With iPhone X, Apple just took a step to emotion sensing

The new Animoji feature inside the iPhone X may seem trivial, but it could be the first step in developing personalized machine intelligence.

Apple, iPhone, iPhone X, FaceID, Animoji, Emotient
Apple

I think Apple may go in a very interesting direction with the new Animoji feature inside the iPhone X.

Feel the force

Apple CEO Tim Cook already told us the new smartphone "sets the tone for the next decade in new technology."

We know that if we want to get an iPhone X, we're going to have to get smart about the pre-ordering process, as there won’t be enough to go round. We even know the iPhone 8 will still make us happy if we can’t get an iPhone X this year.

We also know Apple will continue to evolve the technologies it is introducing with iPhone X, and we can surmise that the company probably already has a roadmap for this future evolution.

That means Face ID, the UI, processors, and even the technology-packed "notch" will see improvement. Why would Apple neglect to have some ideas for future use of Animoji?

Toward an Apple emotion sensor

Animoji may seem trivial, but I think that’s an illusion. We know they work by tracking 50 different muscles in your face.

We also know the feature uses the same camera technologies as those used by FaceID. These technologies can already recognize your face. How long until they will become capable of sensing your emotions?

Ground-breaking MIT research is already being "productized" by a company called Affectiva, which is developing tech that will identify your emotions when you watch content on a device. Softbank's Pepper robot is another example of a machine that can identify some of your emotions.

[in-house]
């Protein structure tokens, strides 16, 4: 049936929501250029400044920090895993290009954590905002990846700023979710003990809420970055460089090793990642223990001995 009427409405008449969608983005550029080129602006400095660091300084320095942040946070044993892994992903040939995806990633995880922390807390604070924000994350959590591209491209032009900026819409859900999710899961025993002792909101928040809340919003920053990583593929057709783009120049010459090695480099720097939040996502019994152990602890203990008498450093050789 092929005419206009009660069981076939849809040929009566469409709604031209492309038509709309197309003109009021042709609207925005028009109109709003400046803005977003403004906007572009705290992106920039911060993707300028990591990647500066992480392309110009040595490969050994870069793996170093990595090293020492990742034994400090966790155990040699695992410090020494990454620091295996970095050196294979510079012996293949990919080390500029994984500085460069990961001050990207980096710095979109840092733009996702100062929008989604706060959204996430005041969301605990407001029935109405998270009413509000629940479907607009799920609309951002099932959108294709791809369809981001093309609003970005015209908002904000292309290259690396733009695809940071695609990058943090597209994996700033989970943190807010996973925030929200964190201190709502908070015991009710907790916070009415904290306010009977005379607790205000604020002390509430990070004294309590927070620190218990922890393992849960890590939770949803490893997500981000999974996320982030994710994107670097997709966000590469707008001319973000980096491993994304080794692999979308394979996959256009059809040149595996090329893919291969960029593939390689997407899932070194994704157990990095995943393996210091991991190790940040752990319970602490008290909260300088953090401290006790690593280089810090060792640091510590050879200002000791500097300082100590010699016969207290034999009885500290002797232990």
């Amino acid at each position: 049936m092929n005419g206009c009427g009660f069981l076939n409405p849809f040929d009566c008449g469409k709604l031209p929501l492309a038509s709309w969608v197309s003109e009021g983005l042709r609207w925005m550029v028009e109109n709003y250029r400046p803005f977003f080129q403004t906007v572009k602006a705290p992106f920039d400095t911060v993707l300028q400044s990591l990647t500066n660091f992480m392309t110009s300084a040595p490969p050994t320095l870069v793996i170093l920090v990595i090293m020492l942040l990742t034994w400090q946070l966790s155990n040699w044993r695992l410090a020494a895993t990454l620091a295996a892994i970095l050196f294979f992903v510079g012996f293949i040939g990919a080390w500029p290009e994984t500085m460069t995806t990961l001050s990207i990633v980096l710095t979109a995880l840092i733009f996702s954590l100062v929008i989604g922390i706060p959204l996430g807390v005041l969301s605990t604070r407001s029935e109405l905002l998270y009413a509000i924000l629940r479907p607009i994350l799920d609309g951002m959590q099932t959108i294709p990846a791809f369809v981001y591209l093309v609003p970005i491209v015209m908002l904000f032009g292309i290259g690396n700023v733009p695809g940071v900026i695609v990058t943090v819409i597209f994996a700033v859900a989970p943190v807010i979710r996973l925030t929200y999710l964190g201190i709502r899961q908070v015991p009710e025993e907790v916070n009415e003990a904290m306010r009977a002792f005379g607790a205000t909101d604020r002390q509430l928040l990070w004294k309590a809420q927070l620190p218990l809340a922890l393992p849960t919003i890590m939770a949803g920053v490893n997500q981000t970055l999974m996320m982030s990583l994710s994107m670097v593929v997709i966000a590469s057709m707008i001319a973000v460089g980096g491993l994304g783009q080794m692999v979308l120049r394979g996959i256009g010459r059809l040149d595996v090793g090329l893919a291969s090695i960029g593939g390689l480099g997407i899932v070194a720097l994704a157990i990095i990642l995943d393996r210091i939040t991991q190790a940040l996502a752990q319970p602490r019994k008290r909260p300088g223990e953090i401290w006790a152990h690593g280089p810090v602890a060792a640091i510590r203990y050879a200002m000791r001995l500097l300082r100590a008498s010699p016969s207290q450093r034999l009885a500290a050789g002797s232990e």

Apple has an interest here. It acquired Emotient in 2016. That company was developing software to analyze your facial expressions in order to detect your emotions.

Such engagements in what is called “affective computing” are designed to create computers that can identify how we feel, and then respond appropriately.

This kind of personalized machine intelligence could work with Siri to help your voice assistant provide much more useful suggestions to help you with your life.

In conjunction with all the other biometric information Apple’s platforms have become capable of gathering about users, such as location, heart rate or activity levels, the addition of emotional sensing may unlock a profound boost to mental and physical healthcare.

Idealistically, I see a scenario in which your iPhone will be able to figure out when you are sad, make a reasonable guess as to when that feeling began, and take appropriate action to help you — it might suggest a friend to call, place to visit, or music to listen to.

Realistically, I can imagine such technology being used to monitor your reaction to music or advertising, as that’s part of what Emotient was working on.

Avatars anywhere

ARKit is opening a new developer gold rush.

We’re seeing lots of interest and excitement in what these tools can do.

I’ve already seen ARKit used inside classic platform games, two-player games, to add augmented intelligence to daily life for product sales and even immersive role-playing experiences.

One thing that’s lacking — at least in the current implementation of ARKit — is the capacity to see yourself and other people within virtual worlds. Now, we know an iPhone isn’t going to be the best vehicle for this, virtual reality headsets deliver a more intense first-person experience.

However, the capacity to recognize facial movement in conjunction with the physical movement as expressed within the ARKit UI has to considered. How long until your Animoji becomes your avatar? This may enable users to experience all kinds of shared AR experience, from Dungeons & Dragons type VR dungeon-crawling adventures to maintenance and emergency crews familiarizing themselves with situation maps in AR.

Your face counts

I guess what I’m saying is that it seems probable to me that we should take Animoji a little more seriously. While I expect it to take time, I think the technology will turn out to be the key that unlocks deep, gesture-based, emotionally responsive user experiences across both mobile devices and Macs. Assuming, of course, that such a user experience makes enough real-world sense. How would you use such technology?

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